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Fiat 500X Cross Plus 1.0 2018 Road Test

Arguably the most desirable Fiat on the market, the 500X has little in common with the 500 city car with which it shares a name. Instead, the 500X is a practical crossover, closely related to the Jeep Renegade and rivals the Renault Captur and Nissan Juke.

You’ll have to look closely to spot the latest cosmetic updates to the 500X. There are new daytime running lights and LED rear lights… and that’s about it. Such a mild cosmetic update could be seen as a brave move for a car that relies so heavily on being a desirable fashion item, but Fiat’s “if it ain’t broke” approach is refreshing.

There are bigger updates to the interior, including a new steering wheel and fresh interior finishes. The most noticeable change is the addition of Apple CarPlay and Android Auto as standard - a welcome move, considering the standard seven-inch infotainment system is a bit laggy and frustrating to use.

Finally, we come to under the bonnet, where the biggest changes have been made. Fiat’s axed the diesel engine in the UK, leaving customers with the choice of two new turbocharged petrol engines: a three-cylinder 1.0-litre (tested here) and a four-cylinder 1.3. There’s also a slightly updated version of the old naturally-aspirated 1.6.

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The 1.0-litre, also used in the Jeep Renegade, is a really sweet little motor. Don’t dismiss it on capacity alone - like many small, turbocharged engines, it’s much more eager than you’d expect. It’s a bit noisy, but that’s part of its character. Around town, the 1.0-litre’s great fun, and doesn’t feel out of its depth at motorway speeds.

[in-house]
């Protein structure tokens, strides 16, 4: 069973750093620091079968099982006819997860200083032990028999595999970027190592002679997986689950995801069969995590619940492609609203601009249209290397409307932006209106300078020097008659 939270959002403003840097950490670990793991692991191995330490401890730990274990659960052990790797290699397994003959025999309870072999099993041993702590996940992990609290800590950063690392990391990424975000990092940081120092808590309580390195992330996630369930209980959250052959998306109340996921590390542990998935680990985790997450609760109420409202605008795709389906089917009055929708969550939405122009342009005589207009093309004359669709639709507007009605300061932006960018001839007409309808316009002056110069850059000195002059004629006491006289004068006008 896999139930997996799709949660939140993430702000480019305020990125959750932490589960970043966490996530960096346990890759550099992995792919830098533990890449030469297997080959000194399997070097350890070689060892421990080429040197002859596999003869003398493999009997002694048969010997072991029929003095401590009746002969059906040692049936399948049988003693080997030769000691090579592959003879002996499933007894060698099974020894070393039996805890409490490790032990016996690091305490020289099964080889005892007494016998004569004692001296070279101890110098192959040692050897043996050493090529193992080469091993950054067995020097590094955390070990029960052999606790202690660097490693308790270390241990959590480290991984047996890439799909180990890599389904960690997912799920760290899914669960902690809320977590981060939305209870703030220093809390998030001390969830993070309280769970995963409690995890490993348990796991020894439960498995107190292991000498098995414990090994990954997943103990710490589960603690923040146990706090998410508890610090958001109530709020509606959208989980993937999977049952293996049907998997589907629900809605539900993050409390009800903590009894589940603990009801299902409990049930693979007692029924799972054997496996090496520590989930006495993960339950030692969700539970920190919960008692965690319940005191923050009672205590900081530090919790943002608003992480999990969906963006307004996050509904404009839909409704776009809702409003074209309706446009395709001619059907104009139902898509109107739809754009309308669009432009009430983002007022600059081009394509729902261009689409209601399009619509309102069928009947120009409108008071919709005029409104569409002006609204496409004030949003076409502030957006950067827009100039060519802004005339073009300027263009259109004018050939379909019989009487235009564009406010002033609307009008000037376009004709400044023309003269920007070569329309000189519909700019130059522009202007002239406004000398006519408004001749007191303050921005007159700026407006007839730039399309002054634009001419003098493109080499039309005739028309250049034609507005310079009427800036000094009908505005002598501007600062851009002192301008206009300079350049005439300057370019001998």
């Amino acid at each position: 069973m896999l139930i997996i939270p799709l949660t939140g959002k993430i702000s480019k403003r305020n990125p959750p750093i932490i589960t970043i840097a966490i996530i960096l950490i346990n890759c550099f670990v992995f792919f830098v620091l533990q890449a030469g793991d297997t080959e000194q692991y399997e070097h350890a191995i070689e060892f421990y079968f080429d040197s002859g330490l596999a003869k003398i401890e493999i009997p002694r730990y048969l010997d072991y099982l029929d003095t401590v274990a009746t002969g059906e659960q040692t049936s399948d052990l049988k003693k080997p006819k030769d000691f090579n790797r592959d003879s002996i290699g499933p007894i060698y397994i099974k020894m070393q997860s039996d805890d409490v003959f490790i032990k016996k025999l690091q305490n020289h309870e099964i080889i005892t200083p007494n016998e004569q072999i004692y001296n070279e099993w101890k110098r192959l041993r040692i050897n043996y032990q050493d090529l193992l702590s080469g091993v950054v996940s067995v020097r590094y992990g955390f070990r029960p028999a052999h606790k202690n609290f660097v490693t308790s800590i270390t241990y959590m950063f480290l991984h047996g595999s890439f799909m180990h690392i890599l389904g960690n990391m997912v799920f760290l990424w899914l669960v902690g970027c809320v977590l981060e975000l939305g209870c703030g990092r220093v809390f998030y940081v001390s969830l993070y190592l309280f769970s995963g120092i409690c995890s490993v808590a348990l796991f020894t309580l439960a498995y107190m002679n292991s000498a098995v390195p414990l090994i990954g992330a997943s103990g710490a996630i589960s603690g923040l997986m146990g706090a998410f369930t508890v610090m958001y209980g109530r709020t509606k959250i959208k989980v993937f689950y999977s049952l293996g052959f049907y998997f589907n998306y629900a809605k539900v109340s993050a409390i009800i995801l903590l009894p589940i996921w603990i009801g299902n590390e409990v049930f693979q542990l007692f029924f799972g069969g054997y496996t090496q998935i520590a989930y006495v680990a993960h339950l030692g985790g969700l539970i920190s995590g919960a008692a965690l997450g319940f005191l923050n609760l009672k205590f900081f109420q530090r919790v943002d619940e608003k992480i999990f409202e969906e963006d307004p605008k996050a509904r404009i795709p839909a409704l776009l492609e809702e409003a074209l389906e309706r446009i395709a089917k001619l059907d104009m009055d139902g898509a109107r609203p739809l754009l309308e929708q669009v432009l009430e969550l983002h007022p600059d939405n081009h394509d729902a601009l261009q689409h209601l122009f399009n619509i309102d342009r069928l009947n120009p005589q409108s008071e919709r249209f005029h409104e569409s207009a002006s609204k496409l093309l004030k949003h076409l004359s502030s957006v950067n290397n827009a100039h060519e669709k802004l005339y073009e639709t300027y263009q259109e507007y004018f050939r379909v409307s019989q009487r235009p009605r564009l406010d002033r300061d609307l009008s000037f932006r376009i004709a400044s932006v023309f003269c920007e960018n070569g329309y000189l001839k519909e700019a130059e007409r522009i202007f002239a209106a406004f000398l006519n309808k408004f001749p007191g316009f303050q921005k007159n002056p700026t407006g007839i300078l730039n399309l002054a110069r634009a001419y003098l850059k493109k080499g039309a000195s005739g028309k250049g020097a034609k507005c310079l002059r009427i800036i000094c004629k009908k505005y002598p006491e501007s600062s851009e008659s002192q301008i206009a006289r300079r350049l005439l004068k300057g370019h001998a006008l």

You can only have the 1.0-litre with a six-speed manual gearbox in the UK, which is fine as that’s the transmission to go for. The 1.3 comes with a twin-clutch six-speed auto, and it’s dim-witted, seemingly only changing gear about a second or two after you’d really like it to. While the four-cylinder engine is fine in itself, we couldn’t recommend it purely because of the automatic gearbox it’s paired with as standard.

Engines and gearboxes aside, the Fiat 500X is fine to drive. You can enjoy that commanding crossover driving position which provides good visibility all around, while the steering is light and easy to use at low speeds. Said steering is a bit anodyne out of town, but that’s not a huge surprise for a Fiat crossover.

On the motorway, the 500X is refined, its stodgy shape not generating an excessive amount of wind noise. It returns reasonable fuel economy, too - 48.7mpg officially, although small turbocharged petrol engines traditionally perform poorly in our Real MPG figures.

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There’s more safety kit than before, including a lane assist system which nudges the steering wheel if you inadvertently leave your lane on the motorway, as well as a city braking function which can automatically apply the brakes to avoid a collision.

With deep door pockets and lots of storage space, the 500X is an extremely practical crossover for families. There's plenty of head and legroom in the front and rear, while the 350-litre boot is generous compared to rivals. A downside, as with many crossovers, is the high boot lip which can make loading heavy items tricky.

There are a number of hard plastics here and there meaning the 500X's interior stops short of feeling premium, but it ought to stand up well to the stresses of family life. 

Should you buy the Fiat 500X? If you're looking for a practical crossover with quirky looks, then the 500X is more convincing than before. The 1.0-litre engine is a highlight, although it's a shame the 1.3 can only be had with the automatic gearbox. The new infotainment system isn't the slickest, but at least you can now mirror your phone using Apple CarPlay or Android Auto.

The Fiat 500X is on sale now.

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